Young Performers Blend Theater, Circus to Create Health Message

It was not yet 5:30 am at the Phnom Penh train station, and the first signs of dawn were still to come on this chilly Sunday morning, one week ago.

Still, bright lights filled the station, and passengers bound for Battambang province, mostly farmers and workers, were getting their tickets and heading for the platform where food vendors had gathered with their baskets.

In one corner of the station, a group of young women, their eyes drooping with sleep, sat straight on the wooden benches. They had been woken at 4 am when the lights were turned on. Their male colleagues were still sleeping out on the train platform, having swapped the warmth of the station for
sleep.

By 5:40 am, they too were stirring and soon started to fold their temporary shelter a small tent and a mosquito net over a mat. The young men and women of the NGO Phare Ponleu Selpak’s prevention troupe were about to start their day’s work aboard the train to Battambang.

Since last October, the 18 members of the troupe have been performing twice a month on the Battambang-Phnom Penh route, once on the way to Phnom Penh and again the following morning on the way back to Battambang.

Blending comedy and drama with acrobatic and magic tricks, they inform audiences about HIV/AIDS and pass on facts on topics ranging from land mines to drug addiction and human trafficking. The project is funded by the UN Educational, Scientific and Cultural Organization in Paris through European Commission funding, and is conducted with the support the National AIDS Authority and the Ministry of Public Works and Transport.

The morning before, the troupe had spent a couple of hours loading their equipment onto a flatbed carriage that would become the stage for the two 30-minute shows they perform at stations on the way. Their material included a small generator, speakers, sound equipment and microphones, costumes, props, a painted canvas backdrop and a metal frame to support it.

They had left Battambang at 7 am that morning and staged two different shows and six “happenings,” or mini-sketches acted out in the passenger cars. When night plunged the train into darkness, they turned the flatbed carriage into a screening room and presented educational programs on a television set.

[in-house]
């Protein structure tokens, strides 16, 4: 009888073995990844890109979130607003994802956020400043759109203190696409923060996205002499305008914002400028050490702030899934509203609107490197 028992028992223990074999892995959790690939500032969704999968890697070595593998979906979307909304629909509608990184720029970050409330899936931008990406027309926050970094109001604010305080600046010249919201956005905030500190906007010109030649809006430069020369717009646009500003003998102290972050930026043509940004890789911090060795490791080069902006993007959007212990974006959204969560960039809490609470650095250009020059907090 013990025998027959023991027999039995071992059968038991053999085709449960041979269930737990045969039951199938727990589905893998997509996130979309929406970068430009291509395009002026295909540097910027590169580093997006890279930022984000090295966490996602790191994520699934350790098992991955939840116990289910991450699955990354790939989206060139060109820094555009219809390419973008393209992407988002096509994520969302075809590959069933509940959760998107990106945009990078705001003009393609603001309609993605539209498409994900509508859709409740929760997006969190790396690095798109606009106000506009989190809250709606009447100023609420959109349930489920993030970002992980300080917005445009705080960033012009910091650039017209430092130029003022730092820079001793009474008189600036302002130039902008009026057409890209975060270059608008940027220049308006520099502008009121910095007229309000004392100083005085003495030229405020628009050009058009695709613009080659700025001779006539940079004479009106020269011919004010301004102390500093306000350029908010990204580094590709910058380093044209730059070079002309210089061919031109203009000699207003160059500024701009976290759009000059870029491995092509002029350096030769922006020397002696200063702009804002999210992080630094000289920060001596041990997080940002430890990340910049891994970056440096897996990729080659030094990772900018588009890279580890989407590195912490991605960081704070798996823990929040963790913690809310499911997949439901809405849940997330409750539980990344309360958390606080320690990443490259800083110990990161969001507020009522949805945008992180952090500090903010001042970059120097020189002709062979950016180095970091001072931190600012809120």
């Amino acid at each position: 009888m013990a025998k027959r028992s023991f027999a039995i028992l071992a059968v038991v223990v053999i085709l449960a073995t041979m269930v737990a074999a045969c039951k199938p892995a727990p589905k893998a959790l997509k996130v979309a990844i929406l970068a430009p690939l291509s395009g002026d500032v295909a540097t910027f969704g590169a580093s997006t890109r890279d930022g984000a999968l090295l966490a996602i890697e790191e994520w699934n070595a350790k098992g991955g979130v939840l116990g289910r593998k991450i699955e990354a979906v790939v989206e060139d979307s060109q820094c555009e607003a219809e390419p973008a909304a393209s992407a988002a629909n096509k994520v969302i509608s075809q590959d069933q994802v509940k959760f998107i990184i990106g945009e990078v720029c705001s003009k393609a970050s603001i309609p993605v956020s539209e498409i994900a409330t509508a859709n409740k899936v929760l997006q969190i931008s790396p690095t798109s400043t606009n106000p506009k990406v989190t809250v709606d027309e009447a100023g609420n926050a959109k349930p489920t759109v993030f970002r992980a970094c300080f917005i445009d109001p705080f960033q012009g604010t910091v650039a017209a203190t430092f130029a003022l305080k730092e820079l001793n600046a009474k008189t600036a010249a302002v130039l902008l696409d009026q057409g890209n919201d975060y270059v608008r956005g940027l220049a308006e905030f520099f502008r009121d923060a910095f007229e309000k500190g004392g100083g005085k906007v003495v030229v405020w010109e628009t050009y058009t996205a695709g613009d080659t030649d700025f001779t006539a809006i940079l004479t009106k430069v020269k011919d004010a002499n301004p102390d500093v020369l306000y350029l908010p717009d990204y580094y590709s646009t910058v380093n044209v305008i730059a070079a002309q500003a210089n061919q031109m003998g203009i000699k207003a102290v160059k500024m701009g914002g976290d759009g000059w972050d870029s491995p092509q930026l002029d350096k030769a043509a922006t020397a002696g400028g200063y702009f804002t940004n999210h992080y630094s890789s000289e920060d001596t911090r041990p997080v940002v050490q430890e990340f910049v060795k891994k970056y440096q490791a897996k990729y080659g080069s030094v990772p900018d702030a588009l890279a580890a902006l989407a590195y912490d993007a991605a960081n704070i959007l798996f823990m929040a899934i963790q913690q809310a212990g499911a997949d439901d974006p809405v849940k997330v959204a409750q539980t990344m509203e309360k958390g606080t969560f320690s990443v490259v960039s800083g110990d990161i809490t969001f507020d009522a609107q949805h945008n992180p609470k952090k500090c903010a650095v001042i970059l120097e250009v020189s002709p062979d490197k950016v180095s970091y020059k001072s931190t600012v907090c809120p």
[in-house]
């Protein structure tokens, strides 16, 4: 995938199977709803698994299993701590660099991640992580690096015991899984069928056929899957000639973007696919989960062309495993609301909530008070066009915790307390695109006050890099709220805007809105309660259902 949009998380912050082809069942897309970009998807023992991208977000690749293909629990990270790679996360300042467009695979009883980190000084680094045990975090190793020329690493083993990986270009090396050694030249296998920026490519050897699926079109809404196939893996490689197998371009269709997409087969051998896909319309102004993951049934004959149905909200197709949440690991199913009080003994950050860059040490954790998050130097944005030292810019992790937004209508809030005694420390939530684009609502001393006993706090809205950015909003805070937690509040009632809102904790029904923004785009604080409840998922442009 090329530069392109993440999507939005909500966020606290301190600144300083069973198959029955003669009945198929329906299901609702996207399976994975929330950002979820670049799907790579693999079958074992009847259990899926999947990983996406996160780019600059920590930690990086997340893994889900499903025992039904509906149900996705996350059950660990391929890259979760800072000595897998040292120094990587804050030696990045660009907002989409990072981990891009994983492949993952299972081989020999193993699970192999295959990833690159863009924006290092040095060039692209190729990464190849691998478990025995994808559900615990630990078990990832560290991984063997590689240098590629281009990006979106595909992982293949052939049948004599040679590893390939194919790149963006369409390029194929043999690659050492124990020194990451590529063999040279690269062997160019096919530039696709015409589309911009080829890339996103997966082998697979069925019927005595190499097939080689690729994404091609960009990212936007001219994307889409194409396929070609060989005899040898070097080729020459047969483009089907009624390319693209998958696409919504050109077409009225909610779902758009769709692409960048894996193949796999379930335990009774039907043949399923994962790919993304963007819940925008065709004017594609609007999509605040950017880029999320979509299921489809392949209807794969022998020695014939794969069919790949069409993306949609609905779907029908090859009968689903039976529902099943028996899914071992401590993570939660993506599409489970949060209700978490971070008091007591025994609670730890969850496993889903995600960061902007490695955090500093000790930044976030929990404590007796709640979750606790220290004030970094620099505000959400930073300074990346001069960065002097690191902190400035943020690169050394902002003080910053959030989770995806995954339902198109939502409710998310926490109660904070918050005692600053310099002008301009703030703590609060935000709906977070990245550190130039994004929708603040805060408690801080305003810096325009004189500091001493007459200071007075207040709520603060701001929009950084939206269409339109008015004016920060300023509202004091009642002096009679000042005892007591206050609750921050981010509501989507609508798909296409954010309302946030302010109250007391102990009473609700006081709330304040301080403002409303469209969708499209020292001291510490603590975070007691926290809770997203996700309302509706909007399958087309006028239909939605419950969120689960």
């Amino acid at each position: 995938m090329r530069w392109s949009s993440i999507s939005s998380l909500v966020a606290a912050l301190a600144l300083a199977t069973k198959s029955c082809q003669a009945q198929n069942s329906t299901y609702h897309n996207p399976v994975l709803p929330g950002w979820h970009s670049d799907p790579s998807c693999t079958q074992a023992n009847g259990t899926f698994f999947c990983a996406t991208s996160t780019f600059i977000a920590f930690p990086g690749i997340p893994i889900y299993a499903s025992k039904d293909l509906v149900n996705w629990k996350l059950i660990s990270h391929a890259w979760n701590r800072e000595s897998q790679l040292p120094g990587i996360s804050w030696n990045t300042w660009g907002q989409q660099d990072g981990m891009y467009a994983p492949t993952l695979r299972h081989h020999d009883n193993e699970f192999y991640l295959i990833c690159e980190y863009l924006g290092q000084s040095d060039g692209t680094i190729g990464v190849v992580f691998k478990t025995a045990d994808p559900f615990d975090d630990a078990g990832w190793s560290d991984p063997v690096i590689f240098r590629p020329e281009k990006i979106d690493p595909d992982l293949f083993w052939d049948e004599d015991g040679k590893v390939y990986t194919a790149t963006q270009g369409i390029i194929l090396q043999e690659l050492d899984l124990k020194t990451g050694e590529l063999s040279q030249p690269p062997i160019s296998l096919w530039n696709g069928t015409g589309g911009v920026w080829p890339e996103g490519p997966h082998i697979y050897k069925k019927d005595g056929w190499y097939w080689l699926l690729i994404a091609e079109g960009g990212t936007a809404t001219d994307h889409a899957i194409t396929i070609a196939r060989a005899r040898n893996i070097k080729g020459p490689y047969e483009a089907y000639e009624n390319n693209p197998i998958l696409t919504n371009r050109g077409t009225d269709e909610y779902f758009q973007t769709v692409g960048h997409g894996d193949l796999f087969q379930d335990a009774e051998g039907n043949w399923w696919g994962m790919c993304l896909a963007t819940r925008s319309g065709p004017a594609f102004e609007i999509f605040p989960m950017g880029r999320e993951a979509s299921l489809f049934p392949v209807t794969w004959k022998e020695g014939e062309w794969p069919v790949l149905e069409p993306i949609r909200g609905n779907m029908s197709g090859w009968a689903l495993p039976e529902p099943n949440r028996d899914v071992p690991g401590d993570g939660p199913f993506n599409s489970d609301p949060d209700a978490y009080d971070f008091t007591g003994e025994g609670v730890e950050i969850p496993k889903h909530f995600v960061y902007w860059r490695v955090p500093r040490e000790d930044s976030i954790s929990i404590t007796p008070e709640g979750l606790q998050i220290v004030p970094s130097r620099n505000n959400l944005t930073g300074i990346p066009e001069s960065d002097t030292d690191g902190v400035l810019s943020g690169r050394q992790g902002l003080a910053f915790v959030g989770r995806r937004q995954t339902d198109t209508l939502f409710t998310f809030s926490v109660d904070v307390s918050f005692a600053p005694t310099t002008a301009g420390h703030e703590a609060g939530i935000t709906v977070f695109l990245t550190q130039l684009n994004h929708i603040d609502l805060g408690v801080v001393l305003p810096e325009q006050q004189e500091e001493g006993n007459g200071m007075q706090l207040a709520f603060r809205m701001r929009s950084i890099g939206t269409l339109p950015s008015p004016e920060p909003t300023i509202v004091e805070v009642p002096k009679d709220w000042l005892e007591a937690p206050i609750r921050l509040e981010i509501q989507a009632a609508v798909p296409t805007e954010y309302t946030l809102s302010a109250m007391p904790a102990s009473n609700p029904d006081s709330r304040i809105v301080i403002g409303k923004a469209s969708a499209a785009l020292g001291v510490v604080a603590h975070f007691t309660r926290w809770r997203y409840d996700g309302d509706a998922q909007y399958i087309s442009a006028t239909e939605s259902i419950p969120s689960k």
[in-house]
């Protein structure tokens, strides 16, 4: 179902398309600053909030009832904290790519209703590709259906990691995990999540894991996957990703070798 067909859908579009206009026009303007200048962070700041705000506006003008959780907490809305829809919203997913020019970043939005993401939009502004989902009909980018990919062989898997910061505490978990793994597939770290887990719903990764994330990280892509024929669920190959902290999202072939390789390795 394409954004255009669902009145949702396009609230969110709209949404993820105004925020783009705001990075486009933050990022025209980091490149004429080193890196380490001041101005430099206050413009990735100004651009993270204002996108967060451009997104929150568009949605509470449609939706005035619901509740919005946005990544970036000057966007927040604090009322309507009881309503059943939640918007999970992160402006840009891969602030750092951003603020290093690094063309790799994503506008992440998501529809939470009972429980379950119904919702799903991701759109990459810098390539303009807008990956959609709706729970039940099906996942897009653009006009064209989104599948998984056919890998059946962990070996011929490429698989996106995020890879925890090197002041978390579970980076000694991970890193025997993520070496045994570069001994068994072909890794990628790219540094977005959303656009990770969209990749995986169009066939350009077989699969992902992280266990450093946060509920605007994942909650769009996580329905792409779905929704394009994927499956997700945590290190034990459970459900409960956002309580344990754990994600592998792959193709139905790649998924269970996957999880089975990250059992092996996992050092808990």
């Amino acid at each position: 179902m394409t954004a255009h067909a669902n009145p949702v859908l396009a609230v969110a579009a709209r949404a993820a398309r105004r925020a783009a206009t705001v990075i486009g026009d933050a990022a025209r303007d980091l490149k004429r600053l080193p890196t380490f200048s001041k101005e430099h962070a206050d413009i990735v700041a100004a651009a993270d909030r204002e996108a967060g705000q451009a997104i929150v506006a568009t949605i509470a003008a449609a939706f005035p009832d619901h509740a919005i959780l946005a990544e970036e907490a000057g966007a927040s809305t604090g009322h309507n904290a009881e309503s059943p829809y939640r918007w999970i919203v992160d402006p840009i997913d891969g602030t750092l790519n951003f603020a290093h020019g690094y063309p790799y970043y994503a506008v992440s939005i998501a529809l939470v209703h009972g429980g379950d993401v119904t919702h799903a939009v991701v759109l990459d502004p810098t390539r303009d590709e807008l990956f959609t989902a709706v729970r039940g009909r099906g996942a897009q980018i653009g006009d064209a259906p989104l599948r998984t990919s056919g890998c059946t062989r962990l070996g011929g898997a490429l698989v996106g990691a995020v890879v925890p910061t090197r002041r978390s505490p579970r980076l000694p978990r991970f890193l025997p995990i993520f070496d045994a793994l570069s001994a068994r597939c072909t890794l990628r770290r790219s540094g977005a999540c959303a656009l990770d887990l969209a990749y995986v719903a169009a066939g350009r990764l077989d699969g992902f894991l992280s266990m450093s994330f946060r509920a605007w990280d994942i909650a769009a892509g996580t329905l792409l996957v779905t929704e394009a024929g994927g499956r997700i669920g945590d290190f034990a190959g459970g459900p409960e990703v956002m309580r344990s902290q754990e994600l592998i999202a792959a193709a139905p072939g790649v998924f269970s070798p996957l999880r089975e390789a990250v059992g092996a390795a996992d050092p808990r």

It was nearly 11:30 pm when the train arrived at the Phnom Penh station. This left the artists only a few hours to sleep before boarding the train and doing it all over again.

On that Sunday morning, the first staged show was scheduled to take place at the Pochentong airport train station, a few minutes after departure from Phnom Penh. So, postponing breakfast, the technicians set up the sound equipment, and the artists did their make-up and put on costumes well before the train left Phnom Penh.

Right after departure at 7 am, they staged their first happening. Walking into a car dressed like passengers and carrying bags and suitcases, one of them suddenly shouted “Land mine!” They all stopped, and one actor mimed making a phone call. “Hello CMAC? There is a land mine; can you come and remove it?”

The message was short and to the point: People should call the Cambodian Mine Action Center when they find a mine, and they should not try to disarm it themselves.

The troupe members write the sketches so that even people with limited education can grasp the message, said Sam Monny, the Phare educator in charge of the troupe.

“People understand because [we make it] funny and entertaining,” he said.